Last Thursday I went to see the excellent exhibition on Thomas Becket at The British Museum. I loved the wonderful Baptismal font from Sweden on which were carved the martyrdom of St Thomas as well as images of Christ baptism. For me a highlight was the display were some of the miracle windows that surround the Trinity Chapel with a very helpful explanation of the scenes depicted. Immediately after his killing, the monks moped up the blood and with blood mixed with water was used by those who were sick and many healings occurred. Because of the many healing attributed to Thomas that he was declared saint three years later and his cult became one of the most widely celebrated in the Middle Ages.
It was only twenty years after his martyrdom his body was moved with great ceremony from the crypt to a new shrine in the Cathedral’s Trinity Chapel. As one of the displays at the exhibition says: the ritual, called “The translation:” was masterminded by Stephen Langton, the Archbishop of Canterbury. On display was a seal of Stephen Langton on which was depicted in miniature detail the tiny sword point and a skull fragment falling to the floor. The Latin reads “May the death portrayed without be for you a life of love within”. The translation ceremony of 1220 apparently was a glorious spectacle attended by the boy king Henry III of England and representatives of the European elite. No expense was spared for the celebrations. Canterbury’s fountains flowed with wine and the feasting lasted for days. On display at the exhibition was a picture of a manuscript containing a new liturgy for the service that was composed by Stephen Langton himself. There is a picture of Archbishop Stephen blessing the body of St Thomas taken from the Stowe breviary.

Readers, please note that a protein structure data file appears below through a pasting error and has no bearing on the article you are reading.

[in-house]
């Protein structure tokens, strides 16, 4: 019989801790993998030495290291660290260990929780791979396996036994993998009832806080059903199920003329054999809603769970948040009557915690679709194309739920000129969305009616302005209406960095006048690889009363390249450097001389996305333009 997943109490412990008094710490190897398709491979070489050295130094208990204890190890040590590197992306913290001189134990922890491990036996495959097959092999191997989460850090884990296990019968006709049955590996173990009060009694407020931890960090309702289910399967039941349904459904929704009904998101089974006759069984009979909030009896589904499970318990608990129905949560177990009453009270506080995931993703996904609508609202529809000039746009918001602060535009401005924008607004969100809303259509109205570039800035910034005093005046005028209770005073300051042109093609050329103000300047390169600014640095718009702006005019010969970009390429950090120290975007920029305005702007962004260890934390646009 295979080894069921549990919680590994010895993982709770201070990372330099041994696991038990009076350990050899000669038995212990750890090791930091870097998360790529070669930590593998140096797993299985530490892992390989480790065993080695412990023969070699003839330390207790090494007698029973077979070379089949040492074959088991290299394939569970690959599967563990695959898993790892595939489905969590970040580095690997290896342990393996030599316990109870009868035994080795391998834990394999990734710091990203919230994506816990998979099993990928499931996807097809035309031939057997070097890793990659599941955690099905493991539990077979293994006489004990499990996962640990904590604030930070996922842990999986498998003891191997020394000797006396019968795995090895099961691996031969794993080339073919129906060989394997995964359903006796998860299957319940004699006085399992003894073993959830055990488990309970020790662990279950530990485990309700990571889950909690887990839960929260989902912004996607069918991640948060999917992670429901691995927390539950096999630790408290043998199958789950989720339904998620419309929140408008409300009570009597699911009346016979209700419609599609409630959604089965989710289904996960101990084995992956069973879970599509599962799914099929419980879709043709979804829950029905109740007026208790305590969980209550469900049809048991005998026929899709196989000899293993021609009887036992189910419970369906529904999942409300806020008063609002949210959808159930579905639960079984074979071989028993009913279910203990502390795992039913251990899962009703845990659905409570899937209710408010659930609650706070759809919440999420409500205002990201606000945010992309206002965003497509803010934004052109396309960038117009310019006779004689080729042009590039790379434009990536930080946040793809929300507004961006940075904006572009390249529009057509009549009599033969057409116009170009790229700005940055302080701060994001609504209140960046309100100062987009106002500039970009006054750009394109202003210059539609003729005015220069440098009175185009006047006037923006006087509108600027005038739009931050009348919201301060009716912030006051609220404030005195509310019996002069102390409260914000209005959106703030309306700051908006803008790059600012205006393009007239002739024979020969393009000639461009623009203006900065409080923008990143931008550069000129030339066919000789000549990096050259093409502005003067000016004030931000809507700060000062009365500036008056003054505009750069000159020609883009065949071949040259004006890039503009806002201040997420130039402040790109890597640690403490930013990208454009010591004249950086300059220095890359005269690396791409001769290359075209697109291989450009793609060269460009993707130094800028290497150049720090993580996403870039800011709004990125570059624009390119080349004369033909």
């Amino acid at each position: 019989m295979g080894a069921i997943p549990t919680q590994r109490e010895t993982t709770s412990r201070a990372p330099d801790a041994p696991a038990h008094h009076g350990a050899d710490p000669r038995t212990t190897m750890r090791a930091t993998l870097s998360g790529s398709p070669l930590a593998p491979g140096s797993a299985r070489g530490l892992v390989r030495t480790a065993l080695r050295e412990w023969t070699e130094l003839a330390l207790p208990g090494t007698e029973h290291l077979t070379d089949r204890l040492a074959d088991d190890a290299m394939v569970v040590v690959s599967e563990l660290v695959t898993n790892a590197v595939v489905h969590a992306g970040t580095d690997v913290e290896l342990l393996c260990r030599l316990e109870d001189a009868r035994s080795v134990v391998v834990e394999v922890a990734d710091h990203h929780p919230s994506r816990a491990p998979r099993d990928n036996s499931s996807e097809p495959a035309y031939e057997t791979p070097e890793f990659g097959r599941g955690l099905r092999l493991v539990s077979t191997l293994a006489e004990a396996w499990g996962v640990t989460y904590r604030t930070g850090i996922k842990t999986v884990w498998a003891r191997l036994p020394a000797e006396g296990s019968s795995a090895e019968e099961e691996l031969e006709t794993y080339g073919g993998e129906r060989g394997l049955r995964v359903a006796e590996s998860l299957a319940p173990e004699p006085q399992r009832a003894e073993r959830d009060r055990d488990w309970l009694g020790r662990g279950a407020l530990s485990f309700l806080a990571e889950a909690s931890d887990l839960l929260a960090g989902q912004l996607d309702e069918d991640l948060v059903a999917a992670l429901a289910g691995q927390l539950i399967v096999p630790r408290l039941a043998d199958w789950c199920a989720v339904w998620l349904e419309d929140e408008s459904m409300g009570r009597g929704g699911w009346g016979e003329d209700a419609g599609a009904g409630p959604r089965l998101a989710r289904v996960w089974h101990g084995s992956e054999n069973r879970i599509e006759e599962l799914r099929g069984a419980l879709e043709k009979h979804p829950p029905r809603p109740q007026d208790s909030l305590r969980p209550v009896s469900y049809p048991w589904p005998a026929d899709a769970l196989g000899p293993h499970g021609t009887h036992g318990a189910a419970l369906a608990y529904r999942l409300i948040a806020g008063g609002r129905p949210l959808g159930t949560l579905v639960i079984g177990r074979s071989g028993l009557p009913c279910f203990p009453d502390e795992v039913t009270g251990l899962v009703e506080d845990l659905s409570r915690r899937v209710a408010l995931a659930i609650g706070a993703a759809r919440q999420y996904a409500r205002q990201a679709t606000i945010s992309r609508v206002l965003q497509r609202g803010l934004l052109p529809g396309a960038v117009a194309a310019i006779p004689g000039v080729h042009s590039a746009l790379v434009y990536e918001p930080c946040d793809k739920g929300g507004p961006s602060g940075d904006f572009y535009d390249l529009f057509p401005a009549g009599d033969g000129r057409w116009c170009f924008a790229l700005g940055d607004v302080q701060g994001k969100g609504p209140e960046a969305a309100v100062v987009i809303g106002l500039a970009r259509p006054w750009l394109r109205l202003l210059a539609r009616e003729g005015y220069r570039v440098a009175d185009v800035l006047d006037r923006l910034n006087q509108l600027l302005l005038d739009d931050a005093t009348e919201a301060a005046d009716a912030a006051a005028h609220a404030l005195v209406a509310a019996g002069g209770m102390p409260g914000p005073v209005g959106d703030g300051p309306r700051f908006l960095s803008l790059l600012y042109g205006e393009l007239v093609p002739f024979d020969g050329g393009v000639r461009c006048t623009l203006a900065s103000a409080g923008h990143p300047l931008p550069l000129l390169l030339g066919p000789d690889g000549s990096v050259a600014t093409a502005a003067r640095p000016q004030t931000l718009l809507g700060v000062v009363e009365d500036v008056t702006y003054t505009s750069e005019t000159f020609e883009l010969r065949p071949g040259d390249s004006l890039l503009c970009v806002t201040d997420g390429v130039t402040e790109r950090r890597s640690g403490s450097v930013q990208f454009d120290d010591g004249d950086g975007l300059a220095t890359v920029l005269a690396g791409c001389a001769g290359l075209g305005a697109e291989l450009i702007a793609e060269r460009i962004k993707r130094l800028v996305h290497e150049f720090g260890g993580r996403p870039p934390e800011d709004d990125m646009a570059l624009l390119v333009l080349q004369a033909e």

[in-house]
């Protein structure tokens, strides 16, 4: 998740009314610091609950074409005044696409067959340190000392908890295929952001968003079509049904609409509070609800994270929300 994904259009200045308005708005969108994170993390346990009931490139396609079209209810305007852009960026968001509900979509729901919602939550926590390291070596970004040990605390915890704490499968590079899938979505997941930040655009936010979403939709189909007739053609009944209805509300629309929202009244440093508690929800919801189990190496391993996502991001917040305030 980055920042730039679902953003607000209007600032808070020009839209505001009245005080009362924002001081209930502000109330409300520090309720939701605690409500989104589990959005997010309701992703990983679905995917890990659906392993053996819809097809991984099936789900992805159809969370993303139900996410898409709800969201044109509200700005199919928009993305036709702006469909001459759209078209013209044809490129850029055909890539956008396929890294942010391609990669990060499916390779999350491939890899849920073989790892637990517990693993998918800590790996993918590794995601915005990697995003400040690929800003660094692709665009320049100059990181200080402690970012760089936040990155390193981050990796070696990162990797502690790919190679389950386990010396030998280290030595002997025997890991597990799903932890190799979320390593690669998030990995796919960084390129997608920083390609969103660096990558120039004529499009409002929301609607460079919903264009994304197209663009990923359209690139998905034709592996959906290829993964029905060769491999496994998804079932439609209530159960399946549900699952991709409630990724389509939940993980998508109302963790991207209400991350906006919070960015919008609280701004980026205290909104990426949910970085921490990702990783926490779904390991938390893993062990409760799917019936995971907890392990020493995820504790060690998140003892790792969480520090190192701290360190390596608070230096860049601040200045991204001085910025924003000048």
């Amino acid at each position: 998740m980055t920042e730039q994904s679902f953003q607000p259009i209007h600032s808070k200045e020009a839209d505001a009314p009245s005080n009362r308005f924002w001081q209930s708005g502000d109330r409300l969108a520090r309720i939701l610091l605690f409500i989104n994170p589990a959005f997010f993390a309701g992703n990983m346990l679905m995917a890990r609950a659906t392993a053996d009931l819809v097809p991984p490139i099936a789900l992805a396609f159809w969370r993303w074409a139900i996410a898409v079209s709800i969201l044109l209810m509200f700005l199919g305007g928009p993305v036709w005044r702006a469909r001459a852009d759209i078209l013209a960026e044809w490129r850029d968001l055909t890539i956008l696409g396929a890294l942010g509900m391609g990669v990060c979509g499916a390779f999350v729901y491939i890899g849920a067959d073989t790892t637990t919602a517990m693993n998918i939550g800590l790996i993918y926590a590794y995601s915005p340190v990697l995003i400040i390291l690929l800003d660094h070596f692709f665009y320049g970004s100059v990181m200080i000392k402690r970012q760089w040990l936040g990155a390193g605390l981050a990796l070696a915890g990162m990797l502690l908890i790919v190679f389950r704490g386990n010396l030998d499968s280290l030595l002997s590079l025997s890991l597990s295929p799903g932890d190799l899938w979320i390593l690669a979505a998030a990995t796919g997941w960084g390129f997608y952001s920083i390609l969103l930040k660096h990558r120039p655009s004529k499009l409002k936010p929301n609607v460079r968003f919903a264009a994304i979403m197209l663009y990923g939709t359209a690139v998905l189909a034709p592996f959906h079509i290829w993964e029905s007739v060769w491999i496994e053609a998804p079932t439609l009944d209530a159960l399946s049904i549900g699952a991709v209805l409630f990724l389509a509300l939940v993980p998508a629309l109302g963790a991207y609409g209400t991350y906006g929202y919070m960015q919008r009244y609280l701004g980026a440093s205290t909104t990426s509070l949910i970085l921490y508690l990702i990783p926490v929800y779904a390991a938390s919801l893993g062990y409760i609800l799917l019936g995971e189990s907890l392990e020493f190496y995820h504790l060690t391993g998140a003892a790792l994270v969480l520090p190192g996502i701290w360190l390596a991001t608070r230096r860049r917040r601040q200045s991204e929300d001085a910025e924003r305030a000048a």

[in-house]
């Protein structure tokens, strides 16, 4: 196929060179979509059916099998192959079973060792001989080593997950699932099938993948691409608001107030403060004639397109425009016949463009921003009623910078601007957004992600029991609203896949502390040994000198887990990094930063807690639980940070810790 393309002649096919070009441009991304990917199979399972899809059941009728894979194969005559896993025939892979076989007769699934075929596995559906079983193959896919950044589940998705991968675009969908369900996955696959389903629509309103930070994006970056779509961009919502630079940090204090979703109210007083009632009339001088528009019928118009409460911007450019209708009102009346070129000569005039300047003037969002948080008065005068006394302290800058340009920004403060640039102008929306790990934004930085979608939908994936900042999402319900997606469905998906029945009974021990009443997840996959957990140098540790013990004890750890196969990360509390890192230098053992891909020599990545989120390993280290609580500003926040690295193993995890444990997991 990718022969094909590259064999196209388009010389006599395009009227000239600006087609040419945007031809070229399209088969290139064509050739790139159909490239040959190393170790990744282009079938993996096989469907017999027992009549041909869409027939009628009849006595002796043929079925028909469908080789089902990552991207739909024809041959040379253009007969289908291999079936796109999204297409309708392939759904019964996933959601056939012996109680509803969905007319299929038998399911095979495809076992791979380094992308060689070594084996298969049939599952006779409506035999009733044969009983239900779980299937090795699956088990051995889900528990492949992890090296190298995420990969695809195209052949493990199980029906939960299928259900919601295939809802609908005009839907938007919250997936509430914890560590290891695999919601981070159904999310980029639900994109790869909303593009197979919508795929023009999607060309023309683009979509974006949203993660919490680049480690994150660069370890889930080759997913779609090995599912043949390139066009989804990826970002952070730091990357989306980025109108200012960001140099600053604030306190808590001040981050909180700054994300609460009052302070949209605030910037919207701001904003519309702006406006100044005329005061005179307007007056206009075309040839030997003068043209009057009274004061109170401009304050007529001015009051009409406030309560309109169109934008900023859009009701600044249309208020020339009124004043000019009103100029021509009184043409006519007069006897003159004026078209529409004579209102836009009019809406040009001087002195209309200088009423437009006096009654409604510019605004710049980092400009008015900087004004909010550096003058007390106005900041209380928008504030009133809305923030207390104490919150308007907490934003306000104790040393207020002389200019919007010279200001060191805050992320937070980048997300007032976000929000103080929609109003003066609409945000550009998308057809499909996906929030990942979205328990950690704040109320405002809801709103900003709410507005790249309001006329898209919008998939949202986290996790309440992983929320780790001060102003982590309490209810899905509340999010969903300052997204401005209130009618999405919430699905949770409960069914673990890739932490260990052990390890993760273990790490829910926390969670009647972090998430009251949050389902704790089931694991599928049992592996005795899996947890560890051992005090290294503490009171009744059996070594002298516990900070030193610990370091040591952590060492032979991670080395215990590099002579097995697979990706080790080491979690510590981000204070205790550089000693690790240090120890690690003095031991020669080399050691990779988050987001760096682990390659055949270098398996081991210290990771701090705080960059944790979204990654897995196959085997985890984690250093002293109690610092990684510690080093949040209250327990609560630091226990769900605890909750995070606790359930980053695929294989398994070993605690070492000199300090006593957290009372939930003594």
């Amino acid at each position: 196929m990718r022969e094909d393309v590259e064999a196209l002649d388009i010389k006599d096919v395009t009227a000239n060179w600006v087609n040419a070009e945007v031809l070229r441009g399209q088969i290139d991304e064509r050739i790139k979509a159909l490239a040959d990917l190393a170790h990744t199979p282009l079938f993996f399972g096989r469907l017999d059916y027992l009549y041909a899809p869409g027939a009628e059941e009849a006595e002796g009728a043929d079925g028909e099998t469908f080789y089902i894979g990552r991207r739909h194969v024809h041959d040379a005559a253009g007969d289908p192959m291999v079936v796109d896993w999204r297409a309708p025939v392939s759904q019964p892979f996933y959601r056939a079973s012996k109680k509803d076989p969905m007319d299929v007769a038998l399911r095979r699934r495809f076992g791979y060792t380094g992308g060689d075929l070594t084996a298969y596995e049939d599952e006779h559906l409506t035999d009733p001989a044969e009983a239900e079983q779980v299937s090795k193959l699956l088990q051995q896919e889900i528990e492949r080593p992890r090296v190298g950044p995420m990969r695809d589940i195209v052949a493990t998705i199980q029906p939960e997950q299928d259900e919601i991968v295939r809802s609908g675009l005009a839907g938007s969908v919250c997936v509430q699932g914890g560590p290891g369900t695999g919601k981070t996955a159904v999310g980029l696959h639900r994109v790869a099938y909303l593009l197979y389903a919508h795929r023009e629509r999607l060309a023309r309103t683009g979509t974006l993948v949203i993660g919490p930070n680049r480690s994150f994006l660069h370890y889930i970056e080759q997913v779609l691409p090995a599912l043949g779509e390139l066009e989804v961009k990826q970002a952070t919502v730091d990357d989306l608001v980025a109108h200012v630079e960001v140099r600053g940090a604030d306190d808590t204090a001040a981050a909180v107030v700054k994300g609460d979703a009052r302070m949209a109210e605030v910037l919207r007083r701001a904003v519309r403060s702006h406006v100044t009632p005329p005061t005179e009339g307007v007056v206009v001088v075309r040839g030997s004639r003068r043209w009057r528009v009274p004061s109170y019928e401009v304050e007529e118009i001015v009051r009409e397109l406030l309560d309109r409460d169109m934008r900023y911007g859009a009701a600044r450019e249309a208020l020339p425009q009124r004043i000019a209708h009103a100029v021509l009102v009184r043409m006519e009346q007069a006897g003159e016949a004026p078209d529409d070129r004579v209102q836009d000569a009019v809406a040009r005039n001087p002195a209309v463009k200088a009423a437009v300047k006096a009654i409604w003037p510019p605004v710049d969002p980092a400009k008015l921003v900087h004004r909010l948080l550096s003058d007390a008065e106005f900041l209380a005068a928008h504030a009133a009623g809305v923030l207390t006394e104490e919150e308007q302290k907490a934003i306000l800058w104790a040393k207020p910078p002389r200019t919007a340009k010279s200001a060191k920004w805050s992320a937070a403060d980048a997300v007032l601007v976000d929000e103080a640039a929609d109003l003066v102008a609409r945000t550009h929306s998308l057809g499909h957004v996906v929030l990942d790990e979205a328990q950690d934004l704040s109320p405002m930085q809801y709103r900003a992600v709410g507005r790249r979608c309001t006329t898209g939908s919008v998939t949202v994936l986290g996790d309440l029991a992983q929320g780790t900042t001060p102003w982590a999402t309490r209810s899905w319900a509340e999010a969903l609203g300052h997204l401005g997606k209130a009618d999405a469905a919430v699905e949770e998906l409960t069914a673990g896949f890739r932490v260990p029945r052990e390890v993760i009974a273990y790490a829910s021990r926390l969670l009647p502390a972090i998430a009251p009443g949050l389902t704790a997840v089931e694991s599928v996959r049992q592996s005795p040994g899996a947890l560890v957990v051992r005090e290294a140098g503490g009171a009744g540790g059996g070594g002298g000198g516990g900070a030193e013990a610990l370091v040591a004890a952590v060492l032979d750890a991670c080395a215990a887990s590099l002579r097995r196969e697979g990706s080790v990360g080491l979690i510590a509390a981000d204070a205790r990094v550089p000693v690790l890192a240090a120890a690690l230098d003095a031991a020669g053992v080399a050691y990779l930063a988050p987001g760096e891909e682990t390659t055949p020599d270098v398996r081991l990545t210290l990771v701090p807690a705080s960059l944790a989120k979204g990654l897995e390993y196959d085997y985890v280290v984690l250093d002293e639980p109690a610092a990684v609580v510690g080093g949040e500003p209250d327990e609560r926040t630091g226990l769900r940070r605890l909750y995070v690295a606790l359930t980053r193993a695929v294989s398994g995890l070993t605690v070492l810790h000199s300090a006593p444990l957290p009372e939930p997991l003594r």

Last year was the 800 anniversary of this translation of his body and the 850 anniversary of St Thomas martyrdom. Obviously because of the pandemic the events planned by the Cathedral and ourselves didn’t happen. This year, 801 years later, we have been given permission by the Dean and Cathedral Chapter to celebrate the feast of the translation with Mass Our Archbishop, John Wilson, has very kindly agreed to be principal celebrant and preach. There will be a restricted number allowed to attend, so that we are able to observe the proper social distancing and celebrate safely. I do hope that some of you will be able to attend the Mass on Tuesday 7th July at 7:30pm. You will need a ticket that you can get through our website.
What has St Thomas of Canterbury to say to you and me today? He was willing to give up his position of power and prestige for the truth. As Cardinal Donald Wuerl, the retired bishop of Washington wrote
“He and all martyrs today declare to the world that Christian faith is worth the price, no matter how high. We must make it our mission to live in communion with them, to reecho their testimony to all the world, standing in solidarity with those who are suffering today. In this, they and we are not alone. We stand with the whole Church on earth and with the saints and angels in heaven, one people in Christ.”